Ralph Maganu, acting Chief Operations Officer said the twentieth-anniversary was a poignant milestone that he has cherished the rest of his life.
“I haven’t celebrated and enjoyed independence greater than this time. The torch of unity truly stitched this nation together. I guess it was the creative manner in which it was thought out – you had the young and elderly alike running with the torch along our highways, short and long distances just to participate and pass it on to the next person to show that we are united. I hope the golden jubilee can achieve some excitement as the 1986 celebrations,” he recalled with nostalgia.
Meanwhile, the Chief Executive Officer, Dr. Raphael Dingalo – recollected the rare moment of seeing world leaders at close range as school children lined up the streets in a march to the national stadium for a beehive of activities.
“I saw Dr Julius Nyerere of Tanzania, Dr. Kenneth Kaunda of Zambia, and many others. Vividly, I remember the football match between Botswana and China for the tenth-anniversary celebrations. Unfortunately, we lost two-zero to the giant nation, but consolation was convenient as they looked the same and we justified our loss on the assumption that they [likely] kept substituting players without us noticing each time there was a throw-in, thus running down our boys to clinch a victory,” Dingalo said, amid cheers.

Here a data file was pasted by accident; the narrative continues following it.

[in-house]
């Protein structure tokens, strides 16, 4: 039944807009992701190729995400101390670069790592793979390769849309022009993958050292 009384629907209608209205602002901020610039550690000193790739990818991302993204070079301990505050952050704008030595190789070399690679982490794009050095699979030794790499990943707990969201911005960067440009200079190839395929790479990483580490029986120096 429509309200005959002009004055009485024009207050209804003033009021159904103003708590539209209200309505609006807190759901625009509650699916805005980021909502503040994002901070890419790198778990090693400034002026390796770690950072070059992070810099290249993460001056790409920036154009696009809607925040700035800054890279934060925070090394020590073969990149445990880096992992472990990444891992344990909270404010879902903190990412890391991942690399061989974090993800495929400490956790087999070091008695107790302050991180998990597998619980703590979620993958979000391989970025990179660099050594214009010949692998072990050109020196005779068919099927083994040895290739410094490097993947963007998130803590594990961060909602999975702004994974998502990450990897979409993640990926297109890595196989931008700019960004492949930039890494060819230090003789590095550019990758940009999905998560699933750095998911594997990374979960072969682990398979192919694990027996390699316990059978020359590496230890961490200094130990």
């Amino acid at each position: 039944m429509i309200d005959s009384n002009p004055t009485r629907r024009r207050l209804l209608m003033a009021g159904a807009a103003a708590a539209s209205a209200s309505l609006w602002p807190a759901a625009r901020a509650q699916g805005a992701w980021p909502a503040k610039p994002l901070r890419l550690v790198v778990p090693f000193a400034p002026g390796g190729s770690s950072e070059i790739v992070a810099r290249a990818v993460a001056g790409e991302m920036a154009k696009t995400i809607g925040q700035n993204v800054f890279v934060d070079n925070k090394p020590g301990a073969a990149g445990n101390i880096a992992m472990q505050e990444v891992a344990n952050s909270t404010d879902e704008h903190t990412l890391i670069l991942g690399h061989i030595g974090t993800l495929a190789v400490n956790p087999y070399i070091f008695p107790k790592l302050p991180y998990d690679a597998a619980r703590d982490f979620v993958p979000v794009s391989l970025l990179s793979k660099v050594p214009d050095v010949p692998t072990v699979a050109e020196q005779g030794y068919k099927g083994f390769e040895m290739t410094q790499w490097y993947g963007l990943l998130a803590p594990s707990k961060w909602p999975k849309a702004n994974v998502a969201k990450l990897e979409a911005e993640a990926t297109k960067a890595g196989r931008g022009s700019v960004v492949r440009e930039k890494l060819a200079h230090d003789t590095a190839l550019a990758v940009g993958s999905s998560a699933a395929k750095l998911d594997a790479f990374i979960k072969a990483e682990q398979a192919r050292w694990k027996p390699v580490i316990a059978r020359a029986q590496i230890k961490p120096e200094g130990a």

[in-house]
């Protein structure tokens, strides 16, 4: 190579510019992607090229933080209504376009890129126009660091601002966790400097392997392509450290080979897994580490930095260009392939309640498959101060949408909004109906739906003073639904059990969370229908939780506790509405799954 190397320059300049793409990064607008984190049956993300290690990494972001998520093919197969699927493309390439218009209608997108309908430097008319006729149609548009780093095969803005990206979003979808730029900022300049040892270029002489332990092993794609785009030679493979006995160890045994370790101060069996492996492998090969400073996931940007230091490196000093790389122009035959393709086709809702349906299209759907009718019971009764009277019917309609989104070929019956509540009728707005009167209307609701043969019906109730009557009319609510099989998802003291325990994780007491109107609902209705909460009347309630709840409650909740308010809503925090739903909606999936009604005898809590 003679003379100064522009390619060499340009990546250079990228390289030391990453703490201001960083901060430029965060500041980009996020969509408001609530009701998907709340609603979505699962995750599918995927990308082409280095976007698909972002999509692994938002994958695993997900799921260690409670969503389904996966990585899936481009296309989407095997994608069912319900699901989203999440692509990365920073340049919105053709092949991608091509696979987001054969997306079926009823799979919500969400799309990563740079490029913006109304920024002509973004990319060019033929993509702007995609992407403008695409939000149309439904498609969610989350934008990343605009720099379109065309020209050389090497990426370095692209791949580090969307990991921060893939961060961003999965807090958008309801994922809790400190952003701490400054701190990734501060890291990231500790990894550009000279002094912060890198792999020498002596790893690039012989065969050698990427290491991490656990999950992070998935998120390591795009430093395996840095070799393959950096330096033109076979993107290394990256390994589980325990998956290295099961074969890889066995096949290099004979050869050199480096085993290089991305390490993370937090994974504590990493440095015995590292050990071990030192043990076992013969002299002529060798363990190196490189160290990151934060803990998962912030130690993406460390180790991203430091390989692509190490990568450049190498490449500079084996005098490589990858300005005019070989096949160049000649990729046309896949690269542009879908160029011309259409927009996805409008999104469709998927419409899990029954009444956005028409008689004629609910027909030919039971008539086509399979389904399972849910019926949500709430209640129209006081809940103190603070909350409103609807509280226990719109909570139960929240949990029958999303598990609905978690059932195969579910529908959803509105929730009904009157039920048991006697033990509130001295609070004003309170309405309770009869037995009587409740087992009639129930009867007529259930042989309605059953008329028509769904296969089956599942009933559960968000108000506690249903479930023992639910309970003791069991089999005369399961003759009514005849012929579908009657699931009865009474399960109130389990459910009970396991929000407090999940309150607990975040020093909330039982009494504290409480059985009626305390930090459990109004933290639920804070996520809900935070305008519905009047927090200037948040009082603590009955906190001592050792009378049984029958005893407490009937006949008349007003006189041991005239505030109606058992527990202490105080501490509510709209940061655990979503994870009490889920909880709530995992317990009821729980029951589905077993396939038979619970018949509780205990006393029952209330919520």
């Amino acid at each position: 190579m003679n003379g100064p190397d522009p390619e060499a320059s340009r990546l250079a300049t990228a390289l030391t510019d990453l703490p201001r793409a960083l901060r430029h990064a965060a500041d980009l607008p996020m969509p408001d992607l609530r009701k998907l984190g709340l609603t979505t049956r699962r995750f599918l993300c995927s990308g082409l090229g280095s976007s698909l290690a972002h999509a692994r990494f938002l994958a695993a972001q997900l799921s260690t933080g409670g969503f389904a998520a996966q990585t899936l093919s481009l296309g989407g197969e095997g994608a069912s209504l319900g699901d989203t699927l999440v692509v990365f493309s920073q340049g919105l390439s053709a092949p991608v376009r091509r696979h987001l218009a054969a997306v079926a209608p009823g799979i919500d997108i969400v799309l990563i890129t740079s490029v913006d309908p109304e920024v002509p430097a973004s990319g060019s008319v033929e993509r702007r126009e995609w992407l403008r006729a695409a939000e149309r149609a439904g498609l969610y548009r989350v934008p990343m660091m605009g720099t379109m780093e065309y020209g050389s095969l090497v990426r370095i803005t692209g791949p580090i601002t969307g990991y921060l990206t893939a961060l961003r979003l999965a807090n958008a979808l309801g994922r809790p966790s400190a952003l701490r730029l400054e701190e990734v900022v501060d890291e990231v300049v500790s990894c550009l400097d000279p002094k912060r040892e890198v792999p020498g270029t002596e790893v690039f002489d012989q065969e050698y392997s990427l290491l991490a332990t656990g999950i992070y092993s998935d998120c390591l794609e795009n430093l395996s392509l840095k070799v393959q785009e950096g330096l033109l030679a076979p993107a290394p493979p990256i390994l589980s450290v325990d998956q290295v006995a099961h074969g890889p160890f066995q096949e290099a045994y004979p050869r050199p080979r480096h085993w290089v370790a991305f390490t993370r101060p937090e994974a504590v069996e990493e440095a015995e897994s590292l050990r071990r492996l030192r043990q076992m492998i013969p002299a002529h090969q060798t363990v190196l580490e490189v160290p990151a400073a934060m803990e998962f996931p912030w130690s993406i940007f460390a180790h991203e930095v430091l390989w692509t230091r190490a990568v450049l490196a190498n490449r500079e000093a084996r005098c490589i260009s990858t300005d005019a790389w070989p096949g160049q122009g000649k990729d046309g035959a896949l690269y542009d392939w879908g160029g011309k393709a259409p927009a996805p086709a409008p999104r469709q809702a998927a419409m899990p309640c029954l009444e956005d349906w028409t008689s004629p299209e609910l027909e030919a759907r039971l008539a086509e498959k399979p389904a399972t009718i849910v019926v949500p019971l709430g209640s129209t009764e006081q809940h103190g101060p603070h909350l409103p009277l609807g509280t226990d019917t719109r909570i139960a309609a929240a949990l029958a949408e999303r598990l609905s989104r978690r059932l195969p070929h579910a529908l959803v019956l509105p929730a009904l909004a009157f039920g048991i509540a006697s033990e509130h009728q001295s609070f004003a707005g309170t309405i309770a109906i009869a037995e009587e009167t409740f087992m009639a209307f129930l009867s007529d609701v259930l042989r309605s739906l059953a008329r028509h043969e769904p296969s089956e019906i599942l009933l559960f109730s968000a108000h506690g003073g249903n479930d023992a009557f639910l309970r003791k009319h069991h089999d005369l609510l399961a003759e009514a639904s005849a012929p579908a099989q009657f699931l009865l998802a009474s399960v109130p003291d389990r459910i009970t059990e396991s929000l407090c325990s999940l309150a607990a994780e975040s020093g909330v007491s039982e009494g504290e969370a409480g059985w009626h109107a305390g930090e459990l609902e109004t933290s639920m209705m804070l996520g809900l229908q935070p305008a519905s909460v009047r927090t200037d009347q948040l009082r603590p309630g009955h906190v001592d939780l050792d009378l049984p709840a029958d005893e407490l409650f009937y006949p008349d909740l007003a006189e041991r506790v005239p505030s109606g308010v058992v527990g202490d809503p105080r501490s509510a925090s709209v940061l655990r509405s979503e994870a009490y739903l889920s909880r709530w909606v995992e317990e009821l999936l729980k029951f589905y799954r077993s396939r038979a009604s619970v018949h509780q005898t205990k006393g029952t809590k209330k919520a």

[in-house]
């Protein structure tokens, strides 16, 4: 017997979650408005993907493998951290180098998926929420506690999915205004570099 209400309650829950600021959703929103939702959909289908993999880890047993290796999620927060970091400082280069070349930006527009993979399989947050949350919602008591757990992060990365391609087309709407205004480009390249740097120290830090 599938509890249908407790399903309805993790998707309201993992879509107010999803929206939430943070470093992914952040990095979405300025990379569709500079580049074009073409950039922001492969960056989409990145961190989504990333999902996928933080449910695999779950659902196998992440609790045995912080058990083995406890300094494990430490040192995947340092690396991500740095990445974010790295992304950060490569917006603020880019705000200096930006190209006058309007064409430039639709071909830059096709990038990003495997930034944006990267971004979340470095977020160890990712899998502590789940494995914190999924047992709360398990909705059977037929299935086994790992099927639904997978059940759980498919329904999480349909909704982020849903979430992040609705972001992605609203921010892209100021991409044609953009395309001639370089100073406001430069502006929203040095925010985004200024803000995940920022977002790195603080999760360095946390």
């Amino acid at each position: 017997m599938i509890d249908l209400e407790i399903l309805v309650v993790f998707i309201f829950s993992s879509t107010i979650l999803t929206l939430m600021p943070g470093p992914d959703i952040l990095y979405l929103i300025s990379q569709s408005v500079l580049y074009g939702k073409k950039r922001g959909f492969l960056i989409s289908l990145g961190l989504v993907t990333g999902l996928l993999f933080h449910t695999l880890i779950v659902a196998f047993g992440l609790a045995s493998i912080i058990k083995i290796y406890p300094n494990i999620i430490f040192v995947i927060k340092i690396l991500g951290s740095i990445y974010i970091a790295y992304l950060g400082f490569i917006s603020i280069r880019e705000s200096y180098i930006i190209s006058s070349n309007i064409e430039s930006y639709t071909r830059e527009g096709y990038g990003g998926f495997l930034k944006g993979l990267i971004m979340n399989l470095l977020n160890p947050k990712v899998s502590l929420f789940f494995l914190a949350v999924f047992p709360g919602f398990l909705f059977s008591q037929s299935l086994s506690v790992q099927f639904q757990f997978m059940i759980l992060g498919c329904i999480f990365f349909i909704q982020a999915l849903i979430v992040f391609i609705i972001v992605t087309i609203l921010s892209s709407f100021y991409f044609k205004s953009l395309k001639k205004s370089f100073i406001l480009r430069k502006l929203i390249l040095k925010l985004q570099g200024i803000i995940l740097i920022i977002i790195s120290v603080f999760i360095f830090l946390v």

Dingalo reminded the gathering of the relevance of the theme for the 50th commemorations – a ‘United and Proud Nation’ as signifying the diversity in the many languages and cultures across the country, yet bonded into oneness as Botswana.
“The colourful tapestry of our nation is what we are celebrating. It does not mean that we will always agree on everything, but in our disagreements, we must recognize that what unites us is far greater than what can divide us as a nation called Botswana. Let us join together in commemorating this year’s independence with the understanding – celebration of diversity in unity,” he underscored the theme.